When not kicking names and taking ass, players can dig deep into a wealth of single-player content. But this is where MK 11 finds its double-edged katana. While there are all sorts of intriguing modes on offer, arcade ladders with goofy endings, and the new character customisation feature neatly transported from Injustice 2, Mortal Kombat 11 quickly reveals its content unlock structure. And it’s a notable problem.
Without boring you with all the details – because you could genuinely write an essay on the minutia of this – almost everything about The Krypt, Towers of Time, and Customisation is built around a convoluted and thoroughly unlikable grinding mechanic. Players earn Koins in battle, along with Souls, Hearts, and Keys which are then spent on unlocks. However, the game actively fights your ability to earn unlocks. The Towers of Time are stacked with incredibly unfair (even impossible) fights, with button-reading AI, all manner of hazards, and the deck stacked shamelessly against you. This is to encourage the use of “consumables,” – also earned in-game – which allow you to bypass fights, add armour, or provide other tricks specifically designed to allow you to win. This is just the tip of the iceberg.
As another random example, if you want gear for a certain character, you are charged in-game currency to unlock a special ladder rewarding you with their gear, with each subsequent ladder then increasing in cost. The Krypt itself is now randomised, so no guide can point you to specific treasure. And these treasures – locked inside expensive chests – include basics such as win poses, taunts, and intros, let alone Brutalities or cool skins. There’s even a crafting system which, rather than adding depth, just makes the road more wearying.
Outside of the actual fighting, almost every other element in Mortal Kombat 11 is designed around hours upon hours of tedious grinding with – you guessed it – currency such as Time Crystals available to purchase for real moolah. You can earn everything in-game without spending money, (in fact for most items there isn’t even a real money option) but it would take the average player so long to grind for everything that it can barely be measured. We’re potentially talking months, years even. It should also be noted that due to this important reliance on currency, many modes in MK 11 require a persistent online connection. Overall, the grind-heavy structure is a serious blot on MK‘s earned reputation as the best single-player fighter available and, in its current state, haunts the game.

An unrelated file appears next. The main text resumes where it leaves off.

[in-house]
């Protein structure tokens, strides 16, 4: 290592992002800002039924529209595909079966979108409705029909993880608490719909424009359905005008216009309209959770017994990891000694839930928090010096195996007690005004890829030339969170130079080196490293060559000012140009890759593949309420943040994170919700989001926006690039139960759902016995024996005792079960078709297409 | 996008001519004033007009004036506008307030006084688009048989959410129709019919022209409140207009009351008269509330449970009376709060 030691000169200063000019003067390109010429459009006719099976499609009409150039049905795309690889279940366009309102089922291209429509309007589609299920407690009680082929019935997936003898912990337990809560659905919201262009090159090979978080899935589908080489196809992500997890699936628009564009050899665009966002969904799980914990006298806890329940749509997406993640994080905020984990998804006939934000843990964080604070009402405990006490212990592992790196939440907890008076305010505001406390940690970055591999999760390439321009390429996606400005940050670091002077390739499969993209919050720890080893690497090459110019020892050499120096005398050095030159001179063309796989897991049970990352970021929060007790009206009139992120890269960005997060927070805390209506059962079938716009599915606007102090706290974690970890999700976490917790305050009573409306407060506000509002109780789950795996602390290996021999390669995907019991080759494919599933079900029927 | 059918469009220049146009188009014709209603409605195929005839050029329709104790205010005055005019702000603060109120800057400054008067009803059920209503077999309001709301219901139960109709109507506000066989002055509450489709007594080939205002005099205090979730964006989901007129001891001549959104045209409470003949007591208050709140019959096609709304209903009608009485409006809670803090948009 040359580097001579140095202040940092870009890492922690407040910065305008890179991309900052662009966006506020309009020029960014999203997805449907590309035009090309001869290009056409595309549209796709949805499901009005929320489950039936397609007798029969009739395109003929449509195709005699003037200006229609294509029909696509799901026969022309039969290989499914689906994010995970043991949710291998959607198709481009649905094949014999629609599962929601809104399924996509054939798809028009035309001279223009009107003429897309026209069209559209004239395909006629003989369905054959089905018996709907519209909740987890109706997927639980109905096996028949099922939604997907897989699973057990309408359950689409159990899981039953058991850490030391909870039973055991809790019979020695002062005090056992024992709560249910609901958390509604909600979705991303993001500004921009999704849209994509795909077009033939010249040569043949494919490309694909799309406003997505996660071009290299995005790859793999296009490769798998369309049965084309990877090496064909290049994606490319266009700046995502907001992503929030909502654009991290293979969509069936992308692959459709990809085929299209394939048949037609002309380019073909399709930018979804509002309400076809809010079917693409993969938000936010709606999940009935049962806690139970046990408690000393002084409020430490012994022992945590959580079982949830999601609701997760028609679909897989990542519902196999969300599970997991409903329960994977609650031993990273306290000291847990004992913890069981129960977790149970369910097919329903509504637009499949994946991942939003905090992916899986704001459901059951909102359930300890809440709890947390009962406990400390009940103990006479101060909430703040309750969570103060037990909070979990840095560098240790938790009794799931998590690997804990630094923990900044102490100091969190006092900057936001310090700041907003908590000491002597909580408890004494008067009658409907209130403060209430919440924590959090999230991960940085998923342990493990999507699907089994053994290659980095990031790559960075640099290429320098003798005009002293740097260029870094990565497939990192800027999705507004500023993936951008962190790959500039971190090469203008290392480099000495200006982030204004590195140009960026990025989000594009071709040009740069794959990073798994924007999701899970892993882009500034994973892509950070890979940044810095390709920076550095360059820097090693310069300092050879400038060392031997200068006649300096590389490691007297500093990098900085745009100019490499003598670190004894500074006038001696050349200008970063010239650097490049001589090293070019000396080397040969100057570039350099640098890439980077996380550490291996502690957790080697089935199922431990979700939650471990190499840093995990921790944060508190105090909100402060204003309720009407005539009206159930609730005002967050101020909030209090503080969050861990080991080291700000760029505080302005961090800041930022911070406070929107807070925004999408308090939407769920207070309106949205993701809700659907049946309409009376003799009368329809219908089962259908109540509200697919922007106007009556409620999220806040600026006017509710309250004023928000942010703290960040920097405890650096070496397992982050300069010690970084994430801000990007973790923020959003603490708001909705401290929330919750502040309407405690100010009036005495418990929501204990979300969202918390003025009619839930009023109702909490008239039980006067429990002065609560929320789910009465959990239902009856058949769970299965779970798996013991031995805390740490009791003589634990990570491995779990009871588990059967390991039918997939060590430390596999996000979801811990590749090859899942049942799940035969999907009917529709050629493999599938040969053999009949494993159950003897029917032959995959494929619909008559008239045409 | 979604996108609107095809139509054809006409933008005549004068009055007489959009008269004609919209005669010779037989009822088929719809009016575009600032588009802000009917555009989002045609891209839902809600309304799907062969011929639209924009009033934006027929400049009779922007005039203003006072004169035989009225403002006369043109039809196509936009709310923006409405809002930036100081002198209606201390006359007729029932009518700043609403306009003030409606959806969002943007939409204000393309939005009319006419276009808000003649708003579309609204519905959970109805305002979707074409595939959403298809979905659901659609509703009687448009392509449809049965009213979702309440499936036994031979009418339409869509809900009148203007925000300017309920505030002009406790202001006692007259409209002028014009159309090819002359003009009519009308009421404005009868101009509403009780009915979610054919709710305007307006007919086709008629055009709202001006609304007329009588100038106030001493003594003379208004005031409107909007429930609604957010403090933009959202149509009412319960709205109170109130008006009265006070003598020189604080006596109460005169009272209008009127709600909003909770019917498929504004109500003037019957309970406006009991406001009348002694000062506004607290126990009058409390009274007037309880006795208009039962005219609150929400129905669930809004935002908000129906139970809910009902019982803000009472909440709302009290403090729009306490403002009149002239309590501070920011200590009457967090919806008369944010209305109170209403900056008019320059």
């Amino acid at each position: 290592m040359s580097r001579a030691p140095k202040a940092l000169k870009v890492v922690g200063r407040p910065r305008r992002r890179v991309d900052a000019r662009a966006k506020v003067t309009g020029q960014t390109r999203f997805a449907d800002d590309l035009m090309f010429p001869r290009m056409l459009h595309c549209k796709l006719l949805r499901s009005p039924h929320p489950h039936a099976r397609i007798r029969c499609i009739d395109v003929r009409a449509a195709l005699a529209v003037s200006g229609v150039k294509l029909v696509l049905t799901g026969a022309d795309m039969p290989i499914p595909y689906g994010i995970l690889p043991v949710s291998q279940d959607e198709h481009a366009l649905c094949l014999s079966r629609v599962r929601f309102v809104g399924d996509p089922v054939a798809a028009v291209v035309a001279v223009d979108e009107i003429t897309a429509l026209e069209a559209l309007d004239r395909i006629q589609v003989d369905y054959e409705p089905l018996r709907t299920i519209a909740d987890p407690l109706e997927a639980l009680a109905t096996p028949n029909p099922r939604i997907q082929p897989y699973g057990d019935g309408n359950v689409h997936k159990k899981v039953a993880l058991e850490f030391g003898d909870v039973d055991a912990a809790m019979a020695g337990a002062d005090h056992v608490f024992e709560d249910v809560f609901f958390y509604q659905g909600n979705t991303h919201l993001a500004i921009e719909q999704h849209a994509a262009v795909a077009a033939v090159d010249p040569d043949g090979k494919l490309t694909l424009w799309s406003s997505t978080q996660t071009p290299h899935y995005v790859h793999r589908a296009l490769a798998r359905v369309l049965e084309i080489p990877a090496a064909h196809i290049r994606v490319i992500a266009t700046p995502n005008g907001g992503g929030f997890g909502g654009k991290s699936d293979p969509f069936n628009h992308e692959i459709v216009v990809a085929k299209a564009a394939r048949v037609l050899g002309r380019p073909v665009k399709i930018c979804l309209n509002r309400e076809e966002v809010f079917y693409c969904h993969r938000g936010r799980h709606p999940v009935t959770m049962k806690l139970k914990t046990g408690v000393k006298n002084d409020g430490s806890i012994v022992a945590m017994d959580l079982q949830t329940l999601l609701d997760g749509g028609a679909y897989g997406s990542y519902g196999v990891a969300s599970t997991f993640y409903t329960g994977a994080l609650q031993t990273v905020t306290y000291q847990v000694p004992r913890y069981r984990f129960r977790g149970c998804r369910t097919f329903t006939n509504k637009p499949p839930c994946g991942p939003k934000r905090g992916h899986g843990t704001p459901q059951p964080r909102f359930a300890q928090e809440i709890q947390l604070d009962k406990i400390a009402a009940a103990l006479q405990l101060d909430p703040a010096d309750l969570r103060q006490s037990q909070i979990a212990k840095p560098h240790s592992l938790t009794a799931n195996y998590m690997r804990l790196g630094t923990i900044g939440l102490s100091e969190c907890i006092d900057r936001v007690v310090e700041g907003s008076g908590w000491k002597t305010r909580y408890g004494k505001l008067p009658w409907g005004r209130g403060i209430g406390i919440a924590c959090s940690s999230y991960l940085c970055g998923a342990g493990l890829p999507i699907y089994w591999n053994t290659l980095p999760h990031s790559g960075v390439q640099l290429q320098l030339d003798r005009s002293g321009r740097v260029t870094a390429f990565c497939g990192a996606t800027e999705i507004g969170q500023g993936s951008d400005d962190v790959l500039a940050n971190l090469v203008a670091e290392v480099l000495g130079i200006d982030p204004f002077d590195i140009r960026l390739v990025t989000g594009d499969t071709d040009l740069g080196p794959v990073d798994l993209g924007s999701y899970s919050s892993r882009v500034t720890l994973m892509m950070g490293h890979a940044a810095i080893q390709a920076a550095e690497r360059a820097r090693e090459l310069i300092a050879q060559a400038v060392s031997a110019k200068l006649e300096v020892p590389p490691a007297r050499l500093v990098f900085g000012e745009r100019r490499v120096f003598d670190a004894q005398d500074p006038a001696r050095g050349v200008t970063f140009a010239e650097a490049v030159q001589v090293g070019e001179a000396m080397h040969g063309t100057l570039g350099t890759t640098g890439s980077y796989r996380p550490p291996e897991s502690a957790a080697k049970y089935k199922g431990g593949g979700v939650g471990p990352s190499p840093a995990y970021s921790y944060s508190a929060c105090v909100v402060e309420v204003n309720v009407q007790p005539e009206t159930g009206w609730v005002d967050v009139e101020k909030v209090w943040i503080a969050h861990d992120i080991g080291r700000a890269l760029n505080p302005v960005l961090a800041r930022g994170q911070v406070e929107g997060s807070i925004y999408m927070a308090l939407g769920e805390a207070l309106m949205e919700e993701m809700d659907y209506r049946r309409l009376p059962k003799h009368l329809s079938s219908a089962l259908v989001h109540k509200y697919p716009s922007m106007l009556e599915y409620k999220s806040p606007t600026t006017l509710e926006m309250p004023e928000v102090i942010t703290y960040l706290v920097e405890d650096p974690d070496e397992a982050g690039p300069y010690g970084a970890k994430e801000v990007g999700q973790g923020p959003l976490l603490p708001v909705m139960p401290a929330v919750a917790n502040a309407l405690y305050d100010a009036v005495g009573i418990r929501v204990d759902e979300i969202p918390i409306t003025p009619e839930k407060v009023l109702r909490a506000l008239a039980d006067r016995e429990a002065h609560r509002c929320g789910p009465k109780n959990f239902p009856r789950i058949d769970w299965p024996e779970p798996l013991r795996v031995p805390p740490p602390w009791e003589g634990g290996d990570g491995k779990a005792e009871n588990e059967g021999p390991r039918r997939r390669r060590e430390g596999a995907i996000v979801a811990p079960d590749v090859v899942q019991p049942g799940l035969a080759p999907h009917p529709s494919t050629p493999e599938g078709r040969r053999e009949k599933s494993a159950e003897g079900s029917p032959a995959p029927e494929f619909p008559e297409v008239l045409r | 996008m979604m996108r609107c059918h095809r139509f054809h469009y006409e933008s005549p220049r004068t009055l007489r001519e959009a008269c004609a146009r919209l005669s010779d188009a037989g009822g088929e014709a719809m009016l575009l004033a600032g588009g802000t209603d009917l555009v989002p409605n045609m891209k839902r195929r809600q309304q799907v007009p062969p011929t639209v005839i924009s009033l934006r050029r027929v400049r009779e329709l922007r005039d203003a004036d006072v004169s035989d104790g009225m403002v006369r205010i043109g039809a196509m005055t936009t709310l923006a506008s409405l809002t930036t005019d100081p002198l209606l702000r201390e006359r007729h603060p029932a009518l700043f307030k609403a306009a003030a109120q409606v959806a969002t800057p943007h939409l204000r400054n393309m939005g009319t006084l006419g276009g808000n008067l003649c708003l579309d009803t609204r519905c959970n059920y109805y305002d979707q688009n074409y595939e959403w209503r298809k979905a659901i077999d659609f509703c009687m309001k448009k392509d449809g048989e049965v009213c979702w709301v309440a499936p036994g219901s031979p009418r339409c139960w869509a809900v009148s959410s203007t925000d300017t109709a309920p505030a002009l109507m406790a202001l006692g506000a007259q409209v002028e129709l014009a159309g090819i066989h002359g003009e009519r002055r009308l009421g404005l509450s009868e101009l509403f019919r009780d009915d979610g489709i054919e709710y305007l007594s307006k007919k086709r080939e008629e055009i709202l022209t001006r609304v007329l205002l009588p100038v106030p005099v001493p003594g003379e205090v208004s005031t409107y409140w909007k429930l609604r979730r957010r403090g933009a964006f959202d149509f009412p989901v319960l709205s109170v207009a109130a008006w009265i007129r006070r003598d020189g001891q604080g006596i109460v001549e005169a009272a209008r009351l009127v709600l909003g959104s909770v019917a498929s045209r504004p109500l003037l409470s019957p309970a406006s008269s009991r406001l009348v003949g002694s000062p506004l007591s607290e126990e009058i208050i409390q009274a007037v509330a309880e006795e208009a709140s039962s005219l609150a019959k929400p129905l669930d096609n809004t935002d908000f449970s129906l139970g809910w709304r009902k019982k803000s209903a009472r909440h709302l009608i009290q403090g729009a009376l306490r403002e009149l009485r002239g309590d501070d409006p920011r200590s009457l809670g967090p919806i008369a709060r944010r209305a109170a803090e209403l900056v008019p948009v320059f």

If you’re a massive fucking lore nerd like me, then you are probably excited for the latest entry in the Mortal Kombat storyline. As usual, story mode consists of multiple chapters, with players taking control of various kombatants through a busy, time-hopping tale which involves Not-Tilda-Swinton-Honest villain Kronika manipulating timelines in order to create her own personal “New Era.”
Our heroes find themselves leaping across the realms, engaging in a ton of brutal fights while everyone learns a lesson about mum and dad (well, not quite, although parenthood is a very heavily featured theme). As a narrative, it’s pretty good, falling somewhere between MK 9 and MK X in terms of quality, though it does have a bizarre gun fetishism going on, with almost as many “cool” shootouts as there are fist fights. Kudos to the cinematography, as it is directed with a flair for the dramatic, giving it a genuine cinematic feel.
Story-wise, motivations get messy and everything sort of loses its way from about the halfway point, culminating in a climax that will lead many of the MK faithful to roll their eyes a little with familiarity. But overall it’s definitely a fun, action-packed tale, with a few genuine laughs and a particular moment between Raiden and Liu Kang that had the long-term fan in me wetting himself with delight.
Mortal Kombat 11 is a product of two halves: an excellent fighting sequel that takes steps to reinvent itself as an exciting new take on the franchise, and a tedious grind that exhibits the worst of gaming’s business practices. MK 11 could go on to become the series’ best entry, but the “big business” elements are currently playing tug ‘o’ war with the gameplay elements. Regardless, if you just want to pick your favourite character, kick some ass, and nothing else, then MK 11 will deliver what you desire in spades. Not what I desire, though. I desire my long-long-term gal Sindel. Where the hell is she?
Nearly 30 years later, Mortal Kombat still deserves to hang in the top-tier of fighting games. With improved visuals, overhauled mechanics and exciting strategic potential, MK 11 offers a brilliant fighting experience. Unfortunately, the overall fun is bogged down with miserable modern-day business practices that frequently pump the brakes on your enjoyment. The Fight is the thing, however, and as long as the fists are flying, then Mortal Kombat 11 packs a helluva punch.
[This review is based on a retail build of the game provided by the publisher.]